The healthy horse hoof

Periodic foot care is essential

Too wet, too dry? A healthy hoof contains the correct amount of moisure to maintain strength and avoid disease.
New window.

Variations in moisture content among and within hoof parts influence several of the important qualities of hoof horn, including elasticity and hardness. The frog is the most elastic, and the wall is the least. The wall increases in elasticity from toe to heel. The young thin wall of the heel is more elastic than the older thick wall at the toe. The moisture content of the wall does not vary, on the average, more than 2 % from the coronary to the sole borders of the hoof.

According to Japanese researchers, age of the horse has an effect on moisture content of hoof parts. They found as a horse ages, the wall increases about 3 %, the sole remains the same, and the frog decreases over 10 % in moisture. Normal hind hoofs only contain 0.05 % more moisture than front hoofs. Hoof water content is higher in males than females.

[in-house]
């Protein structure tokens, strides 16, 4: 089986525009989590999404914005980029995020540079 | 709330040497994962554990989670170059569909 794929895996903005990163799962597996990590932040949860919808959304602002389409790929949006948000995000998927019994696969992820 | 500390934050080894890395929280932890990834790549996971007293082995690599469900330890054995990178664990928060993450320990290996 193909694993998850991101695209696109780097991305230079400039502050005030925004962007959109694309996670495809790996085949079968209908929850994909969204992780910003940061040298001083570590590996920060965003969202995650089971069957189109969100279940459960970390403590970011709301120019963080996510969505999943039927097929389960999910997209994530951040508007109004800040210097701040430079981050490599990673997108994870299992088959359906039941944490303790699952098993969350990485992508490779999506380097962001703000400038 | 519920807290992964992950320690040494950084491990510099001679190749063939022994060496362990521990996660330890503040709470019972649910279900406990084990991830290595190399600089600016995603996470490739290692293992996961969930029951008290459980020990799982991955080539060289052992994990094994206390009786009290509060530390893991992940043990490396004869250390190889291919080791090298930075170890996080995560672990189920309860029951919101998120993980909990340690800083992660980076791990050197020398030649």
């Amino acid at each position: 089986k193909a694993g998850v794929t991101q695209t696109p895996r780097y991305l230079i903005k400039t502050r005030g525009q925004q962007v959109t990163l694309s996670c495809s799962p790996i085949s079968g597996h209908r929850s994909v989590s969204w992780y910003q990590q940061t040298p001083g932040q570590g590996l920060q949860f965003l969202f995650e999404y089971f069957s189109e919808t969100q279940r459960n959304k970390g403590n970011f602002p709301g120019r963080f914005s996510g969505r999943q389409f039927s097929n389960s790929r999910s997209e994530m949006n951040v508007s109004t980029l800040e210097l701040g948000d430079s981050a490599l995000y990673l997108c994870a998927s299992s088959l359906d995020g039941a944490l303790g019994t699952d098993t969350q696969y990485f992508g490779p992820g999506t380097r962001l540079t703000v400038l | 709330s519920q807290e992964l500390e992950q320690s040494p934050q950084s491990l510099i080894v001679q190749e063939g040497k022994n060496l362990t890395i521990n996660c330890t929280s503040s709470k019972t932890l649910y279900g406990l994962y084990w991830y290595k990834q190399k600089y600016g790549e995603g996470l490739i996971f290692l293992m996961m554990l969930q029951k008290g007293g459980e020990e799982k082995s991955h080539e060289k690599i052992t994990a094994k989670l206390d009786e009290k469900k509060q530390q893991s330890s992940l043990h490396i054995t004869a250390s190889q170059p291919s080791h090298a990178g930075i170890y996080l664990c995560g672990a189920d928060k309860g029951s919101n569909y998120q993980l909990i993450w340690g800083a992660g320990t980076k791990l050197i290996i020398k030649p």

Of course, regular trimming and rounding of the edges of the hooves by a qualified farrier is necessary to prevent excessive cracking and splitting. And, when necessary, horseshoes should be applied to prevent damage to sensitive structures when hoof wear exceeds hoof growth.

About the author

His books, including "The Principles of Horseshoeing," are the most widely used in the world on the subject of farriery. A popular speaker, Dr. Butler has spoken at many national horse symposiums and has been a featured speaker at Veterinary Congresses in Argentina, Australia, Canada, Great Britain, and Switzerland. He has addressed the AAEP and the first Florida Association of Equine Practitioners Conference.

Dr. Butler holds many unique distinctions, including:

  • One of less than 1 percent of farriers in the U.S. to have a Ph.D.
  • One of 550 Certified Journeyman Farriers in the U.S.
  • He is one of 158 Fellows of the Worshipful Company of Farriers since 1356 A.D.
  • He is one of 35 living FWCFs — the first American citizen to achieve it
  • He is the only person who is a Ph.D., CJF and FWCF